Science Monday, July 2, 2012
Forests, wildfires change over decades
The degree of damage done to forests from wildfires has changed dramatically from earlier last century.
The cyclical wildfires that have burned in the Rocky Mountains for millennia used to look much different, Craig Allen, an ecologist with the U.S. Forest Service, said at a recent conference in Aspen.
By analyzing tree rings, researchers have found that historical fires were frequent but burned mainly underbrush and young trees, thinning and opening the forests.
Once large-scale grazing began eating away at the “surface fuels” in the early 1900s, however, the historical cycle ended, a situation that was formalized by new policies of fire suppression. The tree density of forests skyrocketed, Allen said.
When generally drier winters in the Southwest over the past two decades allowed those new, denser forests to catch fire, the fires that took place were more likely to jump from treetop to treetop rather than spreading on the ground.
These fires were much more likely to burn whole stands of trees rather than simply thinning out the underbrush, opening the door for new, different species to move in post-blaze instead of the regenerated forest that would have emerged a hundred years ago.
■ Even hardy, drought-resistant junipers and pinyon pines are not immune to drought and pine-beetle damage. A new study from Oregon State University forestry researchers found that those two factors are the biggest contributors to the death of an estimated 2.5 million acres of pinyon-juniper forest over the past 15 years.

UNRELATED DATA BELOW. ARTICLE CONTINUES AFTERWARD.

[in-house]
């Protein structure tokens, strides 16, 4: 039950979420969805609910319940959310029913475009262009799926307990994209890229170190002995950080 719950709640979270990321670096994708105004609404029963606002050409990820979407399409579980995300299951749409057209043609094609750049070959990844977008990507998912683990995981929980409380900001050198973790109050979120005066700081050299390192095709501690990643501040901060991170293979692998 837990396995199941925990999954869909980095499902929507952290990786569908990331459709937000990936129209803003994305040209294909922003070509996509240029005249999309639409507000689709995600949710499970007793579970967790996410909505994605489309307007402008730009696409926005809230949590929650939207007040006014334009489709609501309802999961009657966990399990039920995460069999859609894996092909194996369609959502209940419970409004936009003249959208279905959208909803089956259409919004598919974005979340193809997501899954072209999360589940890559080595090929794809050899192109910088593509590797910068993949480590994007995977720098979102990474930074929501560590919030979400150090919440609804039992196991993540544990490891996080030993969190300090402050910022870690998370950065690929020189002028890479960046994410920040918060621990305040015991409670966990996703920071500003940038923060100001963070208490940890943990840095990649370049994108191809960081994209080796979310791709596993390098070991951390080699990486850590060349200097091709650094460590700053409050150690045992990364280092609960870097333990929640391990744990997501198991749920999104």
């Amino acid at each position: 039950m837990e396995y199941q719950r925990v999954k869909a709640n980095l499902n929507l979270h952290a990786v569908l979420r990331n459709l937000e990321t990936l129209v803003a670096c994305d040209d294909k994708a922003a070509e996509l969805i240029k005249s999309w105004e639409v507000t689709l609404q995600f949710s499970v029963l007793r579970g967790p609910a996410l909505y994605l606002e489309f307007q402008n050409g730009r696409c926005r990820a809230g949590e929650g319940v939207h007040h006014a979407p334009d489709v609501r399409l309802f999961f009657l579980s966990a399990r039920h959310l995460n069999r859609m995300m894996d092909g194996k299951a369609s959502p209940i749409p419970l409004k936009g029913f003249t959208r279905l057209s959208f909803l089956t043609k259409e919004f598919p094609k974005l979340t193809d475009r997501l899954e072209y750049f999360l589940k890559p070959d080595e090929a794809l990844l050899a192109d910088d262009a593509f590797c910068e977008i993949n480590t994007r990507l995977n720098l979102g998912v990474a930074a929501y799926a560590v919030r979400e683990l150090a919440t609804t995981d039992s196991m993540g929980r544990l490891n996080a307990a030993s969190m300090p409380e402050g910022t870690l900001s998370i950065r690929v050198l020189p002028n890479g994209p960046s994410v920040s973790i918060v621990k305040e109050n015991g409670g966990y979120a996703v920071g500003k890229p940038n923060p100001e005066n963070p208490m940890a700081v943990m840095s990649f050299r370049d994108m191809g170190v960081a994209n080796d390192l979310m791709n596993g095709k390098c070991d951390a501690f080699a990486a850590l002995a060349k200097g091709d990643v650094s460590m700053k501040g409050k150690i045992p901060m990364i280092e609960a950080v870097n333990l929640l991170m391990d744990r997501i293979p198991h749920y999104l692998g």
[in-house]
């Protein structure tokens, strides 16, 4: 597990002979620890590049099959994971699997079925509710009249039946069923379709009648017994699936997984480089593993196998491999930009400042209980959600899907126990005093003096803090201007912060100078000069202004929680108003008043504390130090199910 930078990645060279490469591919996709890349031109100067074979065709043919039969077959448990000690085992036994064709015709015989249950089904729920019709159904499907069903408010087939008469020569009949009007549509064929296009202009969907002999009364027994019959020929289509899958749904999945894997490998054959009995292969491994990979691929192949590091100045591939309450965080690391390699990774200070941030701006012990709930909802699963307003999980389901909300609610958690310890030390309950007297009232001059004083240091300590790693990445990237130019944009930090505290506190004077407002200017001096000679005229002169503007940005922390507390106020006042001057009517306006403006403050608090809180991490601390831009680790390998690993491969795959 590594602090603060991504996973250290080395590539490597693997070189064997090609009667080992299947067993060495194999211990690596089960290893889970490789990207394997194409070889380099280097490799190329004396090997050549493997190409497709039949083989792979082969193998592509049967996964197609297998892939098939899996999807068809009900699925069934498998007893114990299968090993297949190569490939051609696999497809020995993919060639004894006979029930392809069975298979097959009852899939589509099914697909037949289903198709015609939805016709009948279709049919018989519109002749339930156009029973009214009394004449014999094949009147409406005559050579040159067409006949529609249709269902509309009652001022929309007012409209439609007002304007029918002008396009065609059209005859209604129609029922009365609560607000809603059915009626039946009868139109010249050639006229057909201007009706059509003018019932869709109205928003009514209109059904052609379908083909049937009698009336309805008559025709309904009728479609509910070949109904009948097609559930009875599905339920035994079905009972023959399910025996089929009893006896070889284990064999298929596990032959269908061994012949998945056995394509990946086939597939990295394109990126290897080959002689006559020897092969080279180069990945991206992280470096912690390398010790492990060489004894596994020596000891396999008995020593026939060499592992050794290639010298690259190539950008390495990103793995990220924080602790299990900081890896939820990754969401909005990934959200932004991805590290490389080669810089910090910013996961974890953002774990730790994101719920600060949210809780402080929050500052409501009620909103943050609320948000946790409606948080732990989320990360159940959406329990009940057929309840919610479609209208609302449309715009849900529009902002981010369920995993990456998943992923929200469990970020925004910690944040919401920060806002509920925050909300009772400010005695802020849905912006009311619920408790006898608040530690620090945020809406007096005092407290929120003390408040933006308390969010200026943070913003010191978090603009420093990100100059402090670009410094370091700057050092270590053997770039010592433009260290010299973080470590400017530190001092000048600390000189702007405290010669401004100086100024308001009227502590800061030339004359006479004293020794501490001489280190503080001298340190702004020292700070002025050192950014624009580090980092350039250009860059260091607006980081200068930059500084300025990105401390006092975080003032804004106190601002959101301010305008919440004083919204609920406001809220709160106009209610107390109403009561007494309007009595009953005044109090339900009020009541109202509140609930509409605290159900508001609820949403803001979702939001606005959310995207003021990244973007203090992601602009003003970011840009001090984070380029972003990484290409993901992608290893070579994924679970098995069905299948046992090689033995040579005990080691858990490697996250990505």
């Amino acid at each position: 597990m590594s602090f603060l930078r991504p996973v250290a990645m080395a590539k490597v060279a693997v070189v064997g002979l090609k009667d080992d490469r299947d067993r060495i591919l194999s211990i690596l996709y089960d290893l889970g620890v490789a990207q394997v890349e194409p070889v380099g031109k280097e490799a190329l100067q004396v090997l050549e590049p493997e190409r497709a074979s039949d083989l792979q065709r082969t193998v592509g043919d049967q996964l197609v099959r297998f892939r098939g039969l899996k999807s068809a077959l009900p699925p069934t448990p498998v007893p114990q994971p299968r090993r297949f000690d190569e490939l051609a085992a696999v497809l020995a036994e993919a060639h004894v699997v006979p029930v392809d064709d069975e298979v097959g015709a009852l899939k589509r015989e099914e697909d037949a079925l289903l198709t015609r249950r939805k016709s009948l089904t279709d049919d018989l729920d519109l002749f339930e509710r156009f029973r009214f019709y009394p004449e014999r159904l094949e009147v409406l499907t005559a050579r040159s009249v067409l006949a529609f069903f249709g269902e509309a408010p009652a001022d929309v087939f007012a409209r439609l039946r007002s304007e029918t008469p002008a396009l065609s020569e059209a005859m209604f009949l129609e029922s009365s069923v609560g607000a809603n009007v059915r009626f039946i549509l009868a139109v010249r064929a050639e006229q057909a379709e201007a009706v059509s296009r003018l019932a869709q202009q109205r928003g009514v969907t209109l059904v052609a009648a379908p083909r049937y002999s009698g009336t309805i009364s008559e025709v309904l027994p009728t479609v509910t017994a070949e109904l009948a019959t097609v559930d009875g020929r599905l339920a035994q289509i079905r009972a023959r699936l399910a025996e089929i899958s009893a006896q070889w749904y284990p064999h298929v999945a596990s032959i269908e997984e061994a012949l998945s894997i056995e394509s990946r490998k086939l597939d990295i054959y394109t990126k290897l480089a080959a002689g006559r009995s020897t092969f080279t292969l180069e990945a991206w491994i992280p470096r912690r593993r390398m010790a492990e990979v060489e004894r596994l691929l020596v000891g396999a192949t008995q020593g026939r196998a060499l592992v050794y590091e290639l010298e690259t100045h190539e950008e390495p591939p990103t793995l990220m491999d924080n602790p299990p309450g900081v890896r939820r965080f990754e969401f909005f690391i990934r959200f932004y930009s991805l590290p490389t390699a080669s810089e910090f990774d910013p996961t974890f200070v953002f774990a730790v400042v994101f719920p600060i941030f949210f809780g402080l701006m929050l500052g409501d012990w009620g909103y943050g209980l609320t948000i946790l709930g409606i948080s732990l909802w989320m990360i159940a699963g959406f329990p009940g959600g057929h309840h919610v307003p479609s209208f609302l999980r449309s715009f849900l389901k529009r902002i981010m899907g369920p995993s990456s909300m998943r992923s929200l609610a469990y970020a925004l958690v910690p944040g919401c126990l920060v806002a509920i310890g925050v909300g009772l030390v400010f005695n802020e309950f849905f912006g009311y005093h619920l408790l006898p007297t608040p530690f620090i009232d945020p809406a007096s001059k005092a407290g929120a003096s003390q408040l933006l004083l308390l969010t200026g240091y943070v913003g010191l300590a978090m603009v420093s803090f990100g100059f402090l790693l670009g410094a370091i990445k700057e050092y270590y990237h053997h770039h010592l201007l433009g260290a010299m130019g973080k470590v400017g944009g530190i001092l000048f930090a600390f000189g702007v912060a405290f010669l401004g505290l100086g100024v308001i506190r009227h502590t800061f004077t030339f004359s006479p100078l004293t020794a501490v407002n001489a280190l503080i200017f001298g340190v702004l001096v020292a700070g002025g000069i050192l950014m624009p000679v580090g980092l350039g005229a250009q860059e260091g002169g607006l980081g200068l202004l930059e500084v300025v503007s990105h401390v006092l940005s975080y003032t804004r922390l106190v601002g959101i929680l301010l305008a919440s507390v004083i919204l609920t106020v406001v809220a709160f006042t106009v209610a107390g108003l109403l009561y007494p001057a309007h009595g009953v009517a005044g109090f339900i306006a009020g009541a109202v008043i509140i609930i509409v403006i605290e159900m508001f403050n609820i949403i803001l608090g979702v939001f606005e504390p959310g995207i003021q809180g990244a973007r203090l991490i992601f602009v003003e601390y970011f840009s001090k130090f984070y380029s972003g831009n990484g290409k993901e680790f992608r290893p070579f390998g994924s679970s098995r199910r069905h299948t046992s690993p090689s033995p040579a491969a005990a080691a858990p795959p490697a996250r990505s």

The researchers noted that even though pinyon and juniper have expanded their range in some parts of the Southwest over the past century, in other places the one-two punch of drought and increased bark beetle activity is now reducing the range again, potentially turning forested areas to grasslands.
In recent decades, most of the tree mortality has been caused by the normally drought-resistant trees being weakened by drought and, rather than recovering afterward, bark beetles have been able to take advantage of the trees’ weakened state to damage and kill the trees.
In addition to providing habitat and other roles, pinyon and juniper also play a key role in preventing erosion of dusty desert soils. As trees have died — as much 90 percent of them in some places, according to the researchers — wind erosion has been able to increase.
The wind-blown dust is then deposited on mountain snowpack, including in the San Juans and on Grand Mesa, where it can cause snow to melt faster and eventually reduce the amount of water making its way into the Colorado River.
■ Though extreme fire risk this year means there should be little to no fireworks to see here this Fourth of July, the next time you do see fireworks, remember to thank the wonders of chemistry.
Inside fireworks are packets containing finely ground-up metals. Once the firework explodes, those powdered metals begin to oxidize and emit heat and light, according to Kansas State chemistry professor Stefan Bossmann.
That light is a different color depending on the metal: Red for powdered strontium and lithium, orange for calcium, yellow for sodium, green for barium, blue for copper, violet for potassium and rubidium, gold for charcoal and iron, and white for titanium, aluminum, beryllium and magnesium.